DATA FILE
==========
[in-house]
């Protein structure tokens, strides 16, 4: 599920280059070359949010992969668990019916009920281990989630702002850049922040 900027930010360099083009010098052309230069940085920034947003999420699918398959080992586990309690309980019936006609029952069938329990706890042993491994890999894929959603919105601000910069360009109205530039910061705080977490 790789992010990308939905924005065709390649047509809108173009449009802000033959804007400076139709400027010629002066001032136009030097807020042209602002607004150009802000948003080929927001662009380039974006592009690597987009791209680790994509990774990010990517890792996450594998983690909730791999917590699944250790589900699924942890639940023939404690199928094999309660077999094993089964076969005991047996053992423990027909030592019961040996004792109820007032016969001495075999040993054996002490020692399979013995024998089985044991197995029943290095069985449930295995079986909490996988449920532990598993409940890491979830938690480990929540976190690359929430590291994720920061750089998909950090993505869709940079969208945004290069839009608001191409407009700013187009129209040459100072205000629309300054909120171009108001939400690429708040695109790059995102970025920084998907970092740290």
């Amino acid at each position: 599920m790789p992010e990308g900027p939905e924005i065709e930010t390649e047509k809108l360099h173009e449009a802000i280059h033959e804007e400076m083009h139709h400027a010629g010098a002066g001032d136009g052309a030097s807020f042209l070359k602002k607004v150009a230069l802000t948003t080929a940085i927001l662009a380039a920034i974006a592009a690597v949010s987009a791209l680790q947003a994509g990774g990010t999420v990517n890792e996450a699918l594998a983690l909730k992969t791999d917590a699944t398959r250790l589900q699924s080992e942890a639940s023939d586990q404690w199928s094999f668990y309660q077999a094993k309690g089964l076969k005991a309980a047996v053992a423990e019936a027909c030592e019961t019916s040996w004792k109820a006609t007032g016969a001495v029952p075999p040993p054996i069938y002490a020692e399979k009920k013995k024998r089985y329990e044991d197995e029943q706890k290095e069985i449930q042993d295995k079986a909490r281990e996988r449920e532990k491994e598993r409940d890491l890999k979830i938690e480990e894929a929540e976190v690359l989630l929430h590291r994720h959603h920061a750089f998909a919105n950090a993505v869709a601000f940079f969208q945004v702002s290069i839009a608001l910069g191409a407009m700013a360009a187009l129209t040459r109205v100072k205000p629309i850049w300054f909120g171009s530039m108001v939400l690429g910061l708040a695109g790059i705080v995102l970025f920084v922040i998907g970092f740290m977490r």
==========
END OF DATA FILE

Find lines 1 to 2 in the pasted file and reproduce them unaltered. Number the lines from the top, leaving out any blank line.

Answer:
[in-house]
């Protein structure tokens, strides 16, 4: 599920280059070359949010992969668990019916009920281990989630702002850049922040 900027930010360099083009010098052309230069940085920034947003999420699918398959080992586990309690309980019936006609029952069938329990706890042993491994890999894929959603919105601000910069360009109205530039910061705080977490 790789992010990308939905924005065709390649047509809108173009449009802000033959804007400076139709400027010629002066001032136009030097807020042209602002607004150009802000948003080929927001662009380039974006592009690597987009791209680790994509990774990010990517890792996450594998983690909730791999917590699944250790589900699924942890639940023939404690199928094999309660077999094993089964076969005991047996053992423990027909030592019961040996004792109820007032016969001495075999040993054996002490020692399979013995024998089985044991197995029943290095069985449930295995079986909490996988449920532990598993409940890491979830938690480990929540976190690359929430590291994720920061750089998909950090993505869709940079969208945004290069839009608001191409407009700013187009129209040459100072205000629309300054909120171009108001939400690429708040695109790059995102970025920084998907970092740290």